Pro: Animal dissections

Dissection+activities+give+students+a+tangible+model+to+assist+in+their+studies+%28Fair+Use%3A+Wikimedia+Commons%29
Dissection activities give students a tangible model to assist in their studies (Fair Use: Wikimedia Commons)

Dissection activities give students a tangible model to assist in their studies (Fair Use: Wikimedia Commons)

Dissection activities give students a tangible model to assist in their studies (Fair Use: Wikimedia Commons)

Olivia Evans, Junior Staff Reporter

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For Mercy students enrolled in the anatomy and physiology course, these past few weeks have been filled with invaluable hands-on experiences as groups dissect and examine rabbit specimens. While some protest the activity of dissection, many educators and students can agree that there is no substitute for the knowledge gained during the process.

The National Association of Biology Teachers, founded in 1938, encourages schools to allow students to observe and take part in dissections.

“The NABT acknowledges that no alternative can substitute for the actual experience of dissection or other use of animals and urges teachers to be aware of the limitations of alternatives,” states the National Association of Biology Teachers.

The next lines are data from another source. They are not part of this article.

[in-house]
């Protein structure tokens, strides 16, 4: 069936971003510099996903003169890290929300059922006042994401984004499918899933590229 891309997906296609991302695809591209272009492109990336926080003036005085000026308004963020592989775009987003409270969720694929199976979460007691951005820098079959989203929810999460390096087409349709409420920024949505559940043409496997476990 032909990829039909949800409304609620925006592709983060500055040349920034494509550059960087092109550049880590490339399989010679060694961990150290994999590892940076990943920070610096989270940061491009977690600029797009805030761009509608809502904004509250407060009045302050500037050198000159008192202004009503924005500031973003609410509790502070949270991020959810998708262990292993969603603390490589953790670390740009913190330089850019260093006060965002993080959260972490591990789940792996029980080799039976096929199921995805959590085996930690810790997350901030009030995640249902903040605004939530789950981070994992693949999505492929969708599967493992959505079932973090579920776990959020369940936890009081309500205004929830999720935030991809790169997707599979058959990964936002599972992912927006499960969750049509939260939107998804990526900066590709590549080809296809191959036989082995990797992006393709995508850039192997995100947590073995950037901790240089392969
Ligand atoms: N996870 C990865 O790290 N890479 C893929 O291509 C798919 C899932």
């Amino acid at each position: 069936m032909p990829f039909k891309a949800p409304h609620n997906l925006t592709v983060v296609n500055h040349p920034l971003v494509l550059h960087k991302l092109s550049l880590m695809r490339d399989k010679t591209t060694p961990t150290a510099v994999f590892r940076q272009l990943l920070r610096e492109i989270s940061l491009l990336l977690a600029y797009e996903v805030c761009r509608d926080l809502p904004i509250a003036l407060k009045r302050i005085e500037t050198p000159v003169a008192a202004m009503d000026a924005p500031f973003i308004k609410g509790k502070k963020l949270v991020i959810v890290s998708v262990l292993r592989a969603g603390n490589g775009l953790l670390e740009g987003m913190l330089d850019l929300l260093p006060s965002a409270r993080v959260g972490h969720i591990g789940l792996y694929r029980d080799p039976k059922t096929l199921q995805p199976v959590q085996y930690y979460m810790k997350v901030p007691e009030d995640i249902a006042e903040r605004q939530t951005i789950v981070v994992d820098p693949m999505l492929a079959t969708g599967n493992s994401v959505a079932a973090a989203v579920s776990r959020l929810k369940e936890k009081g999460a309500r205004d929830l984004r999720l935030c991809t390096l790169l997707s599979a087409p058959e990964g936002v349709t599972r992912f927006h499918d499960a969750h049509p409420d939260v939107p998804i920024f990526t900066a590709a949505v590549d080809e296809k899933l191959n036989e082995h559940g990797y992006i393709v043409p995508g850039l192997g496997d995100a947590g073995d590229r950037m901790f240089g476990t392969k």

Junior Gabby Rapp also says that overall, the dissection activity has greatly contributed to her understanding of anatomy.

“I really do enjoy the dissection because it is hands on learning and helps me understand more of how muscles and tissues are connected and where,” says Rapp. “It can be difficult to learn anatomy with a virtual person on the iPad, so hands-on is very beneficial.”

The Anatomy and Physiology course at Mercy is advertised as a class that is especially important for students interested in entering medical fields. With activities and lab experiences such as dissection, students preparing to enter medical professions have a chance to truly explore the medical sciences and determine if that is the path they want to take. If a student is deprived of the invaluable experience of dissection, she may not gain the necessary knowledge that is required to make informed career decisions.

Junior Jacqueline Hijaouy, another student in the course, states that dissecting has immensely helped her to learn anatomy in a direct way.

“I like dissecting. I think it’s interesting to get to see and feel the organs you learn about in class,” says Hijaouy. “[For] a lot of people, especially visual learners, it helps to see things and touch things in order to remember it. Putting an actual object to the name you’re learning about helps you remember it.”

For students apprehensive about dissection, Hijaouy offers words of advice and encouragement.

“I think for people who are nervous about it, just be open to the idea about dissecting, because it is so interesting and you can learn so much.”

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